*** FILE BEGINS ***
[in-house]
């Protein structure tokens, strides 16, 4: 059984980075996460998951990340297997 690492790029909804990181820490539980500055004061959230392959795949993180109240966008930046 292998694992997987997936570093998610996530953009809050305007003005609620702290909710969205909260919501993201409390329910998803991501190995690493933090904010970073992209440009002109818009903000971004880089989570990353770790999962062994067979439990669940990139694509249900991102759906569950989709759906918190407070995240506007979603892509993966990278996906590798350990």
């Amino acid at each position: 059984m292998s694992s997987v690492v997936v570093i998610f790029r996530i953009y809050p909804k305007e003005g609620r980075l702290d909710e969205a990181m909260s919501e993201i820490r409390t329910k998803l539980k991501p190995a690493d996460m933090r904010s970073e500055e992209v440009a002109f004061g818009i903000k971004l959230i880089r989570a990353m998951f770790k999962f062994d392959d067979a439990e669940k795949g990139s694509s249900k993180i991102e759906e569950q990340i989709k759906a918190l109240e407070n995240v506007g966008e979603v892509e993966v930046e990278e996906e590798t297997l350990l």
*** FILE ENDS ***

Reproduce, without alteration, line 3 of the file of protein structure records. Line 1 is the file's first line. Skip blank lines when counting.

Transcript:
């Amino acid at each position: 059984m292998s694992s997987v690492v997936v570093i998610f790029r996530i953009y809050p909804k305007e003005g609620r980075l702290d909710e969205a990181m909260s919501e993201i820490r409390t329910k998803l539980k991501p190995a690493d996460m933090r904010s970073e500055e992209v440009a002109f004061g818009i903000k971004l959230i880089r989570a990353m998951f770790k999962f062994d392959d067979a439990e669940k795949g990139s694509s249900k993180i991102e759906e569950q990340i989709k759906a918190l109240e407070n995240v506007g966008e979603v892509e993966v930046e990278e996906e590798t297997l350990l």